1st Place Odd Rocket:
Here is the winning rocket at the "ODD ROCKET" Competition at
Large Dangerous Rocket Ships Event 2012. Discoveries -Science Channel aired this event late
The Megalodon Shark Jaw Rocket got the highest score ever awarded
(a total of 98 points) at a LDRS Odd Rocket Competition.
The "Judges" awarded 1st Place to the Megaldon Shark Jaw Rocket for original design,
scientific value, along with a perfect flight with a safe landing. This was one of the only "Odd Rocket"
at the competition that landed safely and could be flown again right away.
1st Place - Odd Rocket Competition
Neil Brown with Kari Byron (host of
MythBusters) after receiving the First Place Trophy.
I don't care how corny this sound but I could have never won this
event if it wasn't for my team pictured above. Starting at the left is Dr. John Caramagna, John Huibregtse,
Barbara Grocki (Caramagna), Aliza Brown, Neil Brown and Dan Michael.
So here are some much deserved thank-you's.
First - a huge thanks to my good friend and rocket mentor Dan Michael with whom I consulted with on each step of
the building process and who advised me on building techniques, construction and rocket motor choice as well as
taking his time to come to my home to help me build the braces to hold the jaw in place on the Meg Jaw Rocket. No
question that Dan helped me win this competition with the highest score ever awarded (98 Points out of a possible
100!!) at a ODD ROCKET Competition at the Large Dangerous Rocket Ships event.
To my daughter Aliza whom from the beginning kept telling me to go for
it with "NO REGRETS". Aliza was very motivating all along and told me numerous times not to short change
anything and to do everything possible to make sure I knew in my heart that I did the best I could. This advice
was especially helpful at the field 1-hr before the launch when I had a "feeling" that something may not be 100%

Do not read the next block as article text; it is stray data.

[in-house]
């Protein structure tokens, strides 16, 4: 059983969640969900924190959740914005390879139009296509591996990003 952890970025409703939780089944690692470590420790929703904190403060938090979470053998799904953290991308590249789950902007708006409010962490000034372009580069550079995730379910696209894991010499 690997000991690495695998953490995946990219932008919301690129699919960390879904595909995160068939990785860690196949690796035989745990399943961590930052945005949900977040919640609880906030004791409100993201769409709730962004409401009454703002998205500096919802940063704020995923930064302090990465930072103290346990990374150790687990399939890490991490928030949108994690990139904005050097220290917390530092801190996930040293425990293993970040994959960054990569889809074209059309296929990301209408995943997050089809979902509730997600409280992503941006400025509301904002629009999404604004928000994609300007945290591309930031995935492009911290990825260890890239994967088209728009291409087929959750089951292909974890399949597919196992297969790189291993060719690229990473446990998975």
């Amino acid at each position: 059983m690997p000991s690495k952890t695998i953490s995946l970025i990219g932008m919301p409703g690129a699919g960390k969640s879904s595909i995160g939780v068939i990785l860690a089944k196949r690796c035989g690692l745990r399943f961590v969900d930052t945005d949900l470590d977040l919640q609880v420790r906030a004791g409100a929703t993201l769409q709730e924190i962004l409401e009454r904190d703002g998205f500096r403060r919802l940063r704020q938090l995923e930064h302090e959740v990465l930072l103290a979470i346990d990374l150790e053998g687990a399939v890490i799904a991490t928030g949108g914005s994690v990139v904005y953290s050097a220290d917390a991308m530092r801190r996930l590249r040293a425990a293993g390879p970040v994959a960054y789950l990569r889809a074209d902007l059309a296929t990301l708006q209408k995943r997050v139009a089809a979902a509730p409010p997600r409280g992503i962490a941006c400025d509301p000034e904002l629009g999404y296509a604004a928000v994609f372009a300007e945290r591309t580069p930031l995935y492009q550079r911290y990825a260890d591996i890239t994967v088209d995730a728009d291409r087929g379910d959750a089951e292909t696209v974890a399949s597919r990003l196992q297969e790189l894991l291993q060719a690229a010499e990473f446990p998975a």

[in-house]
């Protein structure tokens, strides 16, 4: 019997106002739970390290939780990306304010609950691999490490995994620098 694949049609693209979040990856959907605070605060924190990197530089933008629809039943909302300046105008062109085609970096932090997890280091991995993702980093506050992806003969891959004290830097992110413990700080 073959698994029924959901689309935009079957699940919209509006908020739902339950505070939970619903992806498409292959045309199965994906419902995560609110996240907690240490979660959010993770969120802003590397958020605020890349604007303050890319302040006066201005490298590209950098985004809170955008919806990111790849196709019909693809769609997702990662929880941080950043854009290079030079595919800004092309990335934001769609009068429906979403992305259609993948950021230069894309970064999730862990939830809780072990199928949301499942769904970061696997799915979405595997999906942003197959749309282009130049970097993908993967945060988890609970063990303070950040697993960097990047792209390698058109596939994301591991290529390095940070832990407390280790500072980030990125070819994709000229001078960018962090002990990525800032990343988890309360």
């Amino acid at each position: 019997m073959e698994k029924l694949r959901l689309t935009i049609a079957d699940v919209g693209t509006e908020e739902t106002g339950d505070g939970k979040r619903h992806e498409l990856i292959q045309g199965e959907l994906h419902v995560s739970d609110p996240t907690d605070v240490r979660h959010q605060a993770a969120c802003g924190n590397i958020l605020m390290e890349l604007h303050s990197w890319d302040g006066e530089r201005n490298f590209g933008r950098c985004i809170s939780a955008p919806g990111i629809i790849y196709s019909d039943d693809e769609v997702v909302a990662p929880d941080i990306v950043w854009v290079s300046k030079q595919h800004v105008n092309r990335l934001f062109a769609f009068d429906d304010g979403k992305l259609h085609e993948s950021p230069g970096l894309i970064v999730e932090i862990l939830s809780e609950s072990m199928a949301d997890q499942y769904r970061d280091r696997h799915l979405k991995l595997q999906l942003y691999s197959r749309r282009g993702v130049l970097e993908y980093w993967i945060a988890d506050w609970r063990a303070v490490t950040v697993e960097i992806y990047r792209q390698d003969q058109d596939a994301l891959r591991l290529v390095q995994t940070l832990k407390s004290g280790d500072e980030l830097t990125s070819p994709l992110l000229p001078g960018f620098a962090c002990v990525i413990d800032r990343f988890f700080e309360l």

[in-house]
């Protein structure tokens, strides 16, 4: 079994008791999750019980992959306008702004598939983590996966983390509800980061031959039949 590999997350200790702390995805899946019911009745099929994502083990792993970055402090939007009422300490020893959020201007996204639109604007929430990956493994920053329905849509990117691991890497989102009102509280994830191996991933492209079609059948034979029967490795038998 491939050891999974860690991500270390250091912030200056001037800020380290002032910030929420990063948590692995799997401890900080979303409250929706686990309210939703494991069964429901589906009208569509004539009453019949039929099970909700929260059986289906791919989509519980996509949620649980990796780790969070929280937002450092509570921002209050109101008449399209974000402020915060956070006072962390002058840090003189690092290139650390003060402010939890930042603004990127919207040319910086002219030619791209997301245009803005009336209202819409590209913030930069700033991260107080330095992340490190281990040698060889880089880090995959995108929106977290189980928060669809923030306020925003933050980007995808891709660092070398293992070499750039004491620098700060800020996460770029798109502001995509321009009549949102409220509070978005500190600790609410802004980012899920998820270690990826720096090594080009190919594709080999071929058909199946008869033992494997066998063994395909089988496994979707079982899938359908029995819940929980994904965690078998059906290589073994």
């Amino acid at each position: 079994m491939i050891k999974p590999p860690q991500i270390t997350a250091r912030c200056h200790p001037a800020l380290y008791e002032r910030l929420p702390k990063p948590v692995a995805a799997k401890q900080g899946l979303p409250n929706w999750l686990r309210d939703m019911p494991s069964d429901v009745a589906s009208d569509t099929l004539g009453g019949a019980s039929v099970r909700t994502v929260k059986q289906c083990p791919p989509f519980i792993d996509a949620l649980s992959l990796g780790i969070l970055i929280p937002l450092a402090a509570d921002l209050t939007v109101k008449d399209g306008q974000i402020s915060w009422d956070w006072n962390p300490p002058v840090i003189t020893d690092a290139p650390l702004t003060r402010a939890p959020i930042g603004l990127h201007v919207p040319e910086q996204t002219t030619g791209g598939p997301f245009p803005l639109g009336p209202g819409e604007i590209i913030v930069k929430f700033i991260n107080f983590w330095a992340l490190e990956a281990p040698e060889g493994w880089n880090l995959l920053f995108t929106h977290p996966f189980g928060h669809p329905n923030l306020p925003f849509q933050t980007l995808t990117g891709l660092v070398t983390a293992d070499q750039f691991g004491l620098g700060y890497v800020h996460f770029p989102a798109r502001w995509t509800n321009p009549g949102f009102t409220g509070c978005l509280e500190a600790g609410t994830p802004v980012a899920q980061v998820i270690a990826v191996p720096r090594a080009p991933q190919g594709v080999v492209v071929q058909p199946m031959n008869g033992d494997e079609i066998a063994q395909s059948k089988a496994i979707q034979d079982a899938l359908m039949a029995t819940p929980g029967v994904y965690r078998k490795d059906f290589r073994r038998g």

with the altimeter bay. We actually had to open up the rocket, pull all the parachutes out, unhook the altimeter
bay and I noticed that the battery was not 100% secure which could have led to a catistrophic failure of this
rocket if the parachute didn't deploy. So - with the altimeter bay now 100% secure I felt completely confident
that there was nothing else to do but wait and see what happens. No Regrets Aliza - I love you my little
To my good friends John and Barbara Caramagna who helped tirelessly and
stayed an extra day to help and support this effort and to make sure the Meg Jaw Rocket was placed on the tower
correctly and helped with the recovery of all of our rockets. Great photos as well so thanks for all your
And finally to my good friend and Director of the Challenger Center in Suffern, NY where the Meg Jaw Rocket is now
displayed, John Hubregtse (pronounced: hu-brex), helped all the way through with the initial test launch (see
photo below), as well as with any and all details of the launch of this
John Huibregtse and I are getting the test launch ready. Sharp Entertainment filmed the event for
Discoveries Sciecne Channel.
Below are some photos of that great day at LDRS
John and I putting the final screws into place to hold the nose cone in place during
The Meg Jaw Rocket placed on the truck to be transported to the launch pad.
Shooting more footage.
Facts about the Megalodon Shark are being discussed with Kari Byron.
Here we are talking about the physics and flight pattern of this rocket.
John Caramagna took this great shot of me wondering what the hell he was doing under the
Dan Michael inserting the thermite ignitor into the huge N3300 Aerotech Redline
125-lb Meg Jaw Rocket Launching
The rocket was over 7-ft tall.
Look at the huge red flames.
The Meg Jaw Rocket swung back and forth during the flight just as I had predicted to the judges. It flew
within 1-ft of my predicted altitude - 1000-FT.
It first went to the right now its turning to the left - thats from the air hitting the jaw. It viered back
and forth 3 times and the 16-lb weighted nose cone kept straightening it out.
The Aerotech N3300 Redline was the right motor choice for this Odd-Rocket!
Starting to come back to the right again.
The moment of truth - will the parachutes deploy?
Once I saw the nose cone blow off I knew we were home free.
Successful deployment of a 24-ft RocketMan Parachute for the main airframe and jaws and a 8-ft RocketMan
Parachute for the nosecone brought this rocket down safely.
Both judges scored the design, engineering, flight and scientific significance of the rocket (by the way,
that is what they said) a total of 49 points each out of 50 which gave me a 98 out of 100 which is the highest
score ever awarded at a Odd Rocket Competition at LDRS.
Here I am accepting the 1st Place Trophy for myself and my Team.
I will quote the judges
as saying "this rocket had some thought behind it. It wasn't something that one thought to just stick a motor in
it to see if it would fly" - use this information as a clue to how you build
your "Odd Rocket" at the next competition.
To view build movies of the Megalodon Shark Jaw
Rocket and get other details that might help you win a "Odd rocket" competition click here.